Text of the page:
A Story From Buddha's Other Lives Retold by Sharon

     There was a deer who lived so deep in the forest jungle that he was almost never seen. For many generations the men and women of the villages surrounding the forest had called the elusive deer Sarabha. Stories were told of the whispers of Sarabha being heard by those brave enough to venture into the forest.

     One day a king was hunting in the forest and penetrated the forest so deeply that he caught a glimpse of Sarabha's golden form. "Who are you, you beautiful creature?" Said the prince. But Sarabha ran quickly and disappeared into the trees. "No one has ever dared run away from me before" exclaimed the king. And off he ran after Sarabha on his horse shooting arrows which fel all around Sarabha but did not harm him because he could dart here and there like the wind. The king in his greed and haste to catch Sarabha forgot all about his hunting companions so fixed was his attention on catching his prize. His companions became frightened of nightfall and turned back for the palace.

     The hooves of his horse scarcely touched the ground as he flew through the jungle at great speed. Suddenly Sarabha reached the rim of a great chasm which he jumped effortlessly. The king did not see the chasm, but his horse did, and not daring to jump stopped abruptly at the edge of the chasm. The king was flung over the horses head deep into the chasm below.

     Sarabha looked behind him and saw the riderless horse running here and there and instantly knew what had happened. Sarabha felt a great compassion well up from within himself. "The king has fallen in the chasm" he thought to himself. "Surely he is suffering terribly and all alone with his armies, hunting companions and servants far behind. No matter how the king calls out for help they will not hear him. I will save him."

     Such were the thoughts of Sarabha as he turned back in the direction of the chasm that he had so easily leaped. On reaching the brink, he looked down and saw his enemy lying in the dust moaning. And bending over he spoke to him in a gentle voice."King of men, do not fear me. I will not harm you even though you meant to take my life. I drink the same water that you drink and eat of the same fruits we are brothers. I am able to help you and to bring you out of this chasm. Trust me, I will come."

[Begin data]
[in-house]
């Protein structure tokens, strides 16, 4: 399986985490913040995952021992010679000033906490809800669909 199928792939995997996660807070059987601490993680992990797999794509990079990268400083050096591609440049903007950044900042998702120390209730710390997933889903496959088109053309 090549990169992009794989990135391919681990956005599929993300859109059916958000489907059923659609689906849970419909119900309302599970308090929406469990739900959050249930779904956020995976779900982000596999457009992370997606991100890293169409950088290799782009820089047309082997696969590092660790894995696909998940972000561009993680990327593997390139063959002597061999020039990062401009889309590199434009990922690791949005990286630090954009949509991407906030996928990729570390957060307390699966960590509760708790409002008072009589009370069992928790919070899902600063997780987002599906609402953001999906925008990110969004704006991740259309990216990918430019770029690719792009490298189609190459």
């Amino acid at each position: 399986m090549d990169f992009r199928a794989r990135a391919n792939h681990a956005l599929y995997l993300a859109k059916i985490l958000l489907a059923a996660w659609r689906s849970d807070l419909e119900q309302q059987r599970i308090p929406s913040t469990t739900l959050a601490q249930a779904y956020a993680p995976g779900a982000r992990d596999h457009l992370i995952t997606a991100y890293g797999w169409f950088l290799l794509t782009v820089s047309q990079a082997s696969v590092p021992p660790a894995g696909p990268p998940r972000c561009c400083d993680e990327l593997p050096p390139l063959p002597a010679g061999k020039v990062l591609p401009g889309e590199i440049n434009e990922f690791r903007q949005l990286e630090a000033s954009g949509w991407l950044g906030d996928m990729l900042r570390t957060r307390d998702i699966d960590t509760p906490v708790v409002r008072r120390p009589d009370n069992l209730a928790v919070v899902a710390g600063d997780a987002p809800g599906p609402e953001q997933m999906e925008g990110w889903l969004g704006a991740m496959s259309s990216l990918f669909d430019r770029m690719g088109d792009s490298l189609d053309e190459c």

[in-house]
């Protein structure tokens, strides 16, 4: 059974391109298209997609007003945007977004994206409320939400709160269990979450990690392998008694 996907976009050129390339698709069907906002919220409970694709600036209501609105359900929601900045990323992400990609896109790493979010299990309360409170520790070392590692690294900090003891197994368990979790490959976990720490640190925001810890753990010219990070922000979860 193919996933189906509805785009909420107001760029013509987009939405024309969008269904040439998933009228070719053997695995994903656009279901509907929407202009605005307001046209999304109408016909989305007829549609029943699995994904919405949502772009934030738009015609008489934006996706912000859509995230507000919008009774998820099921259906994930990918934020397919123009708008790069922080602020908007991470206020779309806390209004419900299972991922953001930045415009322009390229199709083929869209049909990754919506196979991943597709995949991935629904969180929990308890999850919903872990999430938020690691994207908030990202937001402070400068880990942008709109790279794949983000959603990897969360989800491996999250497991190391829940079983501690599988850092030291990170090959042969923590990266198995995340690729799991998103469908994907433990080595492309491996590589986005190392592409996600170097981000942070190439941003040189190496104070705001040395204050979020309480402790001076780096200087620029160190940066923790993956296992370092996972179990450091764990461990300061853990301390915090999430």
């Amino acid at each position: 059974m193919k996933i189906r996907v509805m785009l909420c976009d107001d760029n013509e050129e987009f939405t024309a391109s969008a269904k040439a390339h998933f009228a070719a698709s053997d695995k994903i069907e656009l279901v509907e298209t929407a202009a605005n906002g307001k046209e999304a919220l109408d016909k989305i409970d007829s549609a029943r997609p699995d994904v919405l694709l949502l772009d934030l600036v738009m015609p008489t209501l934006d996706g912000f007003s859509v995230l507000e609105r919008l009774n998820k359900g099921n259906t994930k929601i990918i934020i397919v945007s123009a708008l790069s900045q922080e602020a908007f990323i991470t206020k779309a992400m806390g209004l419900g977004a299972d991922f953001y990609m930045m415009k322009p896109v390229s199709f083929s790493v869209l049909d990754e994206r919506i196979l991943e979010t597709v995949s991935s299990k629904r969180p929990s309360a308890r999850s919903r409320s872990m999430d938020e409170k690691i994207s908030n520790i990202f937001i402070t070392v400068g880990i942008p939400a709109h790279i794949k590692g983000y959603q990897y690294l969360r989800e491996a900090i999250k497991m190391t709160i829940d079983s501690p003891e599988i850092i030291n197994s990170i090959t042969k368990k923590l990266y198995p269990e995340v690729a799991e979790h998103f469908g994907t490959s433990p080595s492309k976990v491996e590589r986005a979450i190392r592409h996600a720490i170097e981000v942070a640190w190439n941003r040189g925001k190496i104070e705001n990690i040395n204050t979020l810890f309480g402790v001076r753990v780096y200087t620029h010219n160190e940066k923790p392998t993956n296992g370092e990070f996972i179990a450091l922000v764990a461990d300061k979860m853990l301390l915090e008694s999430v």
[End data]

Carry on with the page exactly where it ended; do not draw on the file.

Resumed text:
"Do my eyes truly see," thought the king. "Is this not my enemy who comes to save me?" The king looked up at Sarabha, his heart full of shame.

     "Beautiful deer" said the king, "I am not hurt much at all for my armor has protected me. But the thought that I have been your enemy hurts me more than my wounds.. Forgive me, blessed one."

     Hearing these words Sarabha knew that the king loved and trusted him. He descended into the chasm, and taking the king on his back, climbed the high walls with strength greater than that of an elephant and brought him into the forest.

     The king threw his arms around Sarabha. "How can I thank you. My palace and my country are yours. Please return with me." Great King', said Sarabha, do not ask me to go to your palace. The forest is my home, the forest is my palace and my country. If you wish to make me happy, grant me one wish. Please do not hunt anymore in the forest, so that those who live beneath these trees may live happily and free from fear."

     The king gave his promise gladly and returned to his palace to the great joy of his people who greeted him as a hero. The king published a decree that no one should ever hunt in the forest again. For ever after the king, his people and the animals in the forest lived happily.

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